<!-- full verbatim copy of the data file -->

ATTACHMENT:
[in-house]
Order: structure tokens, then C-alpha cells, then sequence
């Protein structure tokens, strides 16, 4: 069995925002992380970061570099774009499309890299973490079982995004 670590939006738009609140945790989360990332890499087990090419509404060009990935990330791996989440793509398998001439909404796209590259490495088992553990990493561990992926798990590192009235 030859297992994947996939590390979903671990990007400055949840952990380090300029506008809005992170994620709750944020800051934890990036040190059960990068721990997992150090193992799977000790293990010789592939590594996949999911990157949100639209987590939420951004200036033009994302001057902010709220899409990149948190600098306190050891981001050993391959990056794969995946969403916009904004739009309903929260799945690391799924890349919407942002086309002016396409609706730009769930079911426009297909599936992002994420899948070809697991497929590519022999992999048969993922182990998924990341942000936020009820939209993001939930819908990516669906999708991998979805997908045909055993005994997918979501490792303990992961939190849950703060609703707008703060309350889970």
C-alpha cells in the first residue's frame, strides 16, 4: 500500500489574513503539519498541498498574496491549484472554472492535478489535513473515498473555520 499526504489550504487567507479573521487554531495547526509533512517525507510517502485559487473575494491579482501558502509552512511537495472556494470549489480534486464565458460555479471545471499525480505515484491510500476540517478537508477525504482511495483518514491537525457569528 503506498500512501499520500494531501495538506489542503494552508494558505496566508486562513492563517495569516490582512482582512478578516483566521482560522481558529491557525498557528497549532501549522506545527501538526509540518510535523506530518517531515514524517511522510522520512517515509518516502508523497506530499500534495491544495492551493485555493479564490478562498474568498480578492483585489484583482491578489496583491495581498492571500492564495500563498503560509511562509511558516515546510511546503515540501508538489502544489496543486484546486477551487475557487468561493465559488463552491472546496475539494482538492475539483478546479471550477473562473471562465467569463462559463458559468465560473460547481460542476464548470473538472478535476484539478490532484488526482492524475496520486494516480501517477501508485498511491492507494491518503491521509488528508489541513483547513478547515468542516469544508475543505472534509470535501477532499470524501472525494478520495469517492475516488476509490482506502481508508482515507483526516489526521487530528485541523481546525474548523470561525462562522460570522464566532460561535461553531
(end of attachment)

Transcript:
[in-house]
Order: structure tokens, then C-alpha cells, then sequence
């Protein structure tokens, strides 16, 4: 069995925002992380970061570099774009499309890299973490079982995004 670590939006738009609140945790989360990332890499087990090419509404060009990935990330791996989440793509398998001439909404796209590259490495088992553990990493561990992926798990590192009235 030859297992994947996939590390979903671990990007400055949840952990380090300029506008809005992170994620709750944020800051934890990036040190059960990068721990997992150090193992799977000790293990010789592939590594996949999911990157949100639209987590939420951004200036033009994302001057902010709220899409990149948190600098306190050891981001050993391959990056794969995946969403916009904004739009309903929260799945690391799924890349919407942002086309002016396409609706730009769930079911426009297909599936992002994420899948070809697991497929590519022999992999048969993922182990998924990341942000936020009820939209993001939930819908990516669906999708991998979805997908045909055993005994997918979501490792303990992961939190849950703060609703707008703060309350889970």
C-alpha cells in the first residue's frame, strides 16, 4: 500500500489574513503539519498541498498574496491549484472554472492535478489535513473515498473555520 499526504489550504487567507479573521487554531495547526509533512517525507510517502485559487473575494491579482501558502509552512511537495472556494470549489480534486464565458460555479471545471499525480505515484491510500476540517478537508477525504482511495483518514491537525457569528 503506498500512501499520500494531501495538506489542503494552508494558505496566508486562513492563517495569516490582512482582512478578516483566521482560522481558529491557525498557528497549532501549522506545527501538526509540518510535523506530518517531515514524517511522510522520512517515509518516502508523497506530499500534495491544495492551493485555493479564490478562498474568498480578492483585489484583482491578489496583491495581498492571500492564495500563498503560509511562509511558516515546510511546503515540501508538489502544489496543486484546486477551487475557487468561493465559488463552491472546496475539494482538492475539483478546479471550477473562473471562465467569463462559463458559468465560473460547481460542476464548470473538472478535476484539478490532484488526482492524475496520486494516480501517477501508485498511491492507494491518503491521509488528508489541513483547513478547515468542516469544508475543505472534509470535501477532499470524501472525494478520495469517492475516488476509490482506502481508508482515507483526516489526521487530528485541523481546525474548523470561525462562522460570522464566532460561535461553531